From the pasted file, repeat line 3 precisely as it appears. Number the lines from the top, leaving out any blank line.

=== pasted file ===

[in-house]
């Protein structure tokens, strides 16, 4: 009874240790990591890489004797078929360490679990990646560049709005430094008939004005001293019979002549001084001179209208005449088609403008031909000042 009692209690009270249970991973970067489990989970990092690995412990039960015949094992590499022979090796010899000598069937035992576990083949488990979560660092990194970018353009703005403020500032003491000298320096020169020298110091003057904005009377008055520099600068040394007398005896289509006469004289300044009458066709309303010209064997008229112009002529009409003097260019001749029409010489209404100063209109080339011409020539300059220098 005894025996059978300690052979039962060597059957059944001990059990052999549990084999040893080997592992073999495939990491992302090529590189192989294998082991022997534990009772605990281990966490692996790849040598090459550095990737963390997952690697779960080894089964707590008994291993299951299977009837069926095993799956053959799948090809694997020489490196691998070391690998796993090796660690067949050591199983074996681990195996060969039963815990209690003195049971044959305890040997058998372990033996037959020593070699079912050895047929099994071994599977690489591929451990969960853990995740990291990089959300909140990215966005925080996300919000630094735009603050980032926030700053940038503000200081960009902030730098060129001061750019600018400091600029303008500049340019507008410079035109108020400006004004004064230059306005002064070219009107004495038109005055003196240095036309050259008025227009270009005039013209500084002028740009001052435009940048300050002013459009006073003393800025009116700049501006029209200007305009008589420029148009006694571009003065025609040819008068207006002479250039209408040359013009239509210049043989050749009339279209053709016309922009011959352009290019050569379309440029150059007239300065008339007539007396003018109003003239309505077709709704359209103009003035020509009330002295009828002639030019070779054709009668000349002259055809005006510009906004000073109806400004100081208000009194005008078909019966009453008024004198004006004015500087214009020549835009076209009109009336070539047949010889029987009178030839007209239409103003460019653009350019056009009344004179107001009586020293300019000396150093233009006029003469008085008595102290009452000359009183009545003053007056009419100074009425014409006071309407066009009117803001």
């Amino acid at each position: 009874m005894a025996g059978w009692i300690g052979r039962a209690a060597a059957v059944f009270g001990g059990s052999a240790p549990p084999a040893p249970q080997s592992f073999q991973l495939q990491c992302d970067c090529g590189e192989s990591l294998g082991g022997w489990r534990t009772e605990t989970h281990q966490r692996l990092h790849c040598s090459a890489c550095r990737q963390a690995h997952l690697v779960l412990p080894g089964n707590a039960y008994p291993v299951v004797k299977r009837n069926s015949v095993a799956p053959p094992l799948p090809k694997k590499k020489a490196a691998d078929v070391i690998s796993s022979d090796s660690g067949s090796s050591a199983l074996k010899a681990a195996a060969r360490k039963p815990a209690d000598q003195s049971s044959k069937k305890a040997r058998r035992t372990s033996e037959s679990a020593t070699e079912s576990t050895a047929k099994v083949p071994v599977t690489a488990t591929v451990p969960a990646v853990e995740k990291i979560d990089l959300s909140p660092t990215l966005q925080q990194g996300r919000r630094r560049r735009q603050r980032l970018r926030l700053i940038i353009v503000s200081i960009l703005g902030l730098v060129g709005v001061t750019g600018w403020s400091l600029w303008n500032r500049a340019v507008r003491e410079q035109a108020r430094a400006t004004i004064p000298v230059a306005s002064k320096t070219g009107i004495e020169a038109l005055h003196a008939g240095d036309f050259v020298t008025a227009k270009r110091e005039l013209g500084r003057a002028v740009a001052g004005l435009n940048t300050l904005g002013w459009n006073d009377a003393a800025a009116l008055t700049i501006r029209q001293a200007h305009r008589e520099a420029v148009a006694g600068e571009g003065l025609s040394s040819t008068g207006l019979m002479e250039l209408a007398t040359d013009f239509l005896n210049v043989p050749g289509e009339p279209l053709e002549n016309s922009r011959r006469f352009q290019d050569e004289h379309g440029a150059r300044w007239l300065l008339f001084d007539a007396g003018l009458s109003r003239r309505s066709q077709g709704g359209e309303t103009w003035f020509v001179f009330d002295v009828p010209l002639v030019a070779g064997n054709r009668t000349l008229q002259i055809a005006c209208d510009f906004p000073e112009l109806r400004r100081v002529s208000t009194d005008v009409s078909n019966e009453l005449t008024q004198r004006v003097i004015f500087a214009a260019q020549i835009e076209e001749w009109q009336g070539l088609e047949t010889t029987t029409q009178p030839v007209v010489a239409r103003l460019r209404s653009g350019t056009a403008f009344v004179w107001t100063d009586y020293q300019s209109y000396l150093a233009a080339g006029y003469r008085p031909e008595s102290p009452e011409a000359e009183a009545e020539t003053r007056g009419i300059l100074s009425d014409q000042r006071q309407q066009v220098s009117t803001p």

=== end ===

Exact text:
């Amino acid at each position: 009874m005894a025996g059978w009692i300690g052979r039962a209690a060597a059957v059944f009270g001990g059990s052999a240790p549990p084999a040893p249970q080997s592992f073999q991973l495939q990491c992302d970067c090529g590189e192989s990591l294998g082991g022997w489990r534990t009772e605990t989970h281990q966490r692996l990092h790849c040598s090459a890489c550095r990737q963390a690995h997952l690697v779960l412990p080894g089964n707590a039960y008994p291993v299951v004797k299977r009837n069926s015949v095993a799956p053959p094992l799948p090809k694997k590499k020489a490196a691998d078929v070391i690998s796993s022979d090796s660690g067949s090796s050591a199983l074996k010899a681990a195996a060969r360490k039963p815990a209690d000598q003195s049971s044959k069937k305890a040997r058998r035992t372990s033996e037959s679990a020593t070699e079912s576990t050895a047929k099994v083949p071994v599977t690489a488990t591929v451990p969960a990646v853990e995740k990291i979560d990089l959300s909140p660092t990215l966005q925080q990194g996300r919000r630094r560049r735009q603050r980032l970018r926030l700053i940038i353009v503000s200081i960009l703005g902030l730098v060129g709005v001061t750019g600018w403020s400091l600029w303008n500032r500049a340019v507008r003491e410079q035109a108020r430094a400006t004004i004064p000298v230059a306005s002064k320096t070219g009107i004495e020169a038109l005055h003196a008939g240095d036309f050259v020298t008025a227009k270009r110091e005039l013209g500084r003057a002028v740009a001052g004005l435009n940048t300050l904005g002013w459009n006073d009377a003393a800025a009116l008055t700049i501006r029209q001293a200007h305009r008589e520099a420029v148009a006694g600068e571009g003065l025609s040394s040819t008068g207006l019979m002479e250039l209408a007398t040359d013009f239509l005896n210049v043989p050749g289509e009339p279209l053709e002549n016309s922009r011959r006469f352009q290019d050569e004289h379309g440029a150059r300044w007239l300065l008339f001084d007539a007396g003018l009458s109003r003239r309505s066709q077709g709704g359209e309303t103009w003035f020509v001179f009330d002295v009828p010209l002639v030019a070779g064997n054709r009668t000349l008229q002259i055809a005006c209208d510009f906004p000073e112009l109806r400004r100081v002529s208000t009194d005008v009409s078909n019966e009453l005449t008024q004198r004006v003097i004015f500087a214009a260019q020549i835009e076209e001749w009109q009336g070539l088609e047949t010889t029987t029409q009178p030839v007209v010489a239409r103003l460019r209404s653009g350019t056009a403008f009344v004179w107001t100063d009586y020293q300019s209109y000396l150093a233009a080339g006029y003469r008085p031909e008595s102290p009452e011409a000359e009183a009545e020539t003053r007056g009419i300059l100074s009425d014409q000042r006071q309407q066009v220098s009117t803001p």